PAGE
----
FinTech Australia is also hoping for a new startup loan scheme from the government, similar to one in the UK, to get companies off the ground, along with a broadening to the tax breaks on offer for investment in early-stage tech companies.
Further funding is needed to support the launch of the Consumer Data Right, which is meant to be kicking off next year with open banking as well, Ms Schot-Guppy said.
The times when the tech sector has hit the mainstream in politics in recent months have not been good news for the sector. First there was the passing of the Assistance and Access Bill last year, followed by the rushing through of new social media laws last month.
While Labor has pledged to make a series of amendments to the encryption bill if it forms government in May, the Coalition has not made any commitment on the controversial laws.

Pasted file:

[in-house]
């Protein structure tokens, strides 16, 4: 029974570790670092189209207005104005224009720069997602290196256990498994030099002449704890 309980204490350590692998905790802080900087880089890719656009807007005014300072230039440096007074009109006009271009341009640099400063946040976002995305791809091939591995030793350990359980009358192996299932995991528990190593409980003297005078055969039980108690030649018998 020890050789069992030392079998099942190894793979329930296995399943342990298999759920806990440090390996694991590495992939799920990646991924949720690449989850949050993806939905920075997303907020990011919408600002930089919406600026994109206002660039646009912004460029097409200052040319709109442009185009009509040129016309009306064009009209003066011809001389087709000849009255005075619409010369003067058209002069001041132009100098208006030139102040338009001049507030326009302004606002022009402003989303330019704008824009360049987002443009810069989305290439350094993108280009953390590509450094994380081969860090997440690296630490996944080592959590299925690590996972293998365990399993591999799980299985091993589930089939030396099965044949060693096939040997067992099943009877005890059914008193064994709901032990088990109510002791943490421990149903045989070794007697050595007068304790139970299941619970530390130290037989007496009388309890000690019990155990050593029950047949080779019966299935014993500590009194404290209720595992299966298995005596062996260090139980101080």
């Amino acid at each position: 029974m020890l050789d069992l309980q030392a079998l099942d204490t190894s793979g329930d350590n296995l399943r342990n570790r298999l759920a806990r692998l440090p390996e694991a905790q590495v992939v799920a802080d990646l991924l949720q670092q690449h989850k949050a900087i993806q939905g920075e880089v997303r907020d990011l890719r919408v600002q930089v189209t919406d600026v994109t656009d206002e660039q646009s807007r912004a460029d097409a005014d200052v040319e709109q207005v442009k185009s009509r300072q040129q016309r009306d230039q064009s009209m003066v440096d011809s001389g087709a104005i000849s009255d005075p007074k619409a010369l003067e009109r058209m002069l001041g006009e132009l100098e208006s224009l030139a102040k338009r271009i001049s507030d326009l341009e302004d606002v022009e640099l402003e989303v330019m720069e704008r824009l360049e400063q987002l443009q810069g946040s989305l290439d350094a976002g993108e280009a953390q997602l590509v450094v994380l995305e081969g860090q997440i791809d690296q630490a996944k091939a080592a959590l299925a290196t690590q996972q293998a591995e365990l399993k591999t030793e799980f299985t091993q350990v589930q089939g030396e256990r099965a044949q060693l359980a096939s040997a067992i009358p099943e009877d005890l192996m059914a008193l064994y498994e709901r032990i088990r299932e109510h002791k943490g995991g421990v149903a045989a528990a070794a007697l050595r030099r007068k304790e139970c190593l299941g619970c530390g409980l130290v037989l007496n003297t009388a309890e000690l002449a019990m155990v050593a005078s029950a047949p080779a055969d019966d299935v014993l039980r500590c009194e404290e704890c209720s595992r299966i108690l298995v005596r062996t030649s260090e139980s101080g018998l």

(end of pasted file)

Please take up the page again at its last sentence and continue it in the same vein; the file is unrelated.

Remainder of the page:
Communications Alliance chief executive John Stanton said he hopes both parties will commit to fixing the legislation.
“We would like to see bipartisan commitment to seriously address the problems in the Assistance and Access Bill post-election. At the moment there are two reviews into the legislation, neither of which will report before 2020, and there are real risks now to the cybersecurity of all Australians, and real damage being done to the Australian tech manufacturing and exporting sector,” he said.
Mr Stanton hopes to see a focus on improving regulations in the communications and tech sectors during the election campaign.
“It would be good to see recognition of a few issues around regulation. There needs to be a genuine commitment to best practice regulation, which I think has been questionable at some stages in recent years in Australia, where important issues that put an impost on consumers and industry have been waived through without a full impact statement,” he said.